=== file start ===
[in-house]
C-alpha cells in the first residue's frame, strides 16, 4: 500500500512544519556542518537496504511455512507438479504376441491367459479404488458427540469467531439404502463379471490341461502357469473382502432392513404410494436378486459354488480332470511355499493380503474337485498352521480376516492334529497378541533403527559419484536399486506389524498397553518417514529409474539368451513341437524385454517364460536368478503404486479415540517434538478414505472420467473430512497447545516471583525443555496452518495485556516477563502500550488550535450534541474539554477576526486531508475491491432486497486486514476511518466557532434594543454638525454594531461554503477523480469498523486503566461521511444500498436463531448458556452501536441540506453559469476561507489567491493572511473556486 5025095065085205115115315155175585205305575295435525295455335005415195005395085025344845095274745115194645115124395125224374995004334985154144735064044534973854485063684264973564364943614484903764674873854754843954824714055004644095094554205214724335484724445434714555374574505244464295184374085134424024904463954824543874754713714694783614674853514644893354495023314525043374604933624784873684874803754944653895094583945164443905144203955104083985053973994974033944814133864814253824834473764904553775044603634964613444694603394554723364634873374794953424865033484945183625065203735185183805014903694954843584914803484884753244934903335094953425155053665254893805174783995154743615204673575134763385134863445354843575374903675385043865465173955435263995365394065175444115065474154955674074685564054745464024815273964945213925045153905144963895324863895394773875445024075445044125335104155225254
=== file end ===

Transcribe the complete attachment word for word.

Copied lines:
[in-house]
C-alpha cells in the first residue's frame, strides 16, 4: 500500500512544519556542518537496504511455512507438479504376441491367459479404488458427540469467531439404502463379471490341461502357469473382502432392513404410494436378486459354488480332470511355499493380503474337485498352521480376516492334529497378541533403527559419484536399486506389524498397553518417514529409474539368451513341437524385454517364460536368478503404486479415540517434538478414505472420467473430512497447545516471583525443555496452518495485556516477563502500550488550535450534541474539554477576526486531508475491491432486497486486514476511518466557532434594543454638525454594531461554503477523480469498523486503566461521511444500498436463531448458556452501536441540506453559469476561507489567491493572511473556486 5025095065085205115115315155175585205305575295435525295455335005415195005395085025344845095274745115194645115124395125224374995004334985154144735064044534973854485063684264973564364943614484903764674873854754843954824714055004644095094554205214724335484724445434714555374574505244464295184374085134424024904463954824543874754713714694783614674853514644893354495023314525043374604933624784873684874803754944653895094583945164443905144203955104083985053973994974033944814133864814253824834473764904553775044603634964613444694603394554723364634873374794953424865033484945183625065203735185183805014903694954843584914803484884753244934903335094953425155053665254893805174783995154743615204673575134763385134863445354843575374903675385043865465173955435263995365394065175444115065474154955674074685564054745464024815273964945213925045153905144963895324863895394773875445024075445044125335104155225254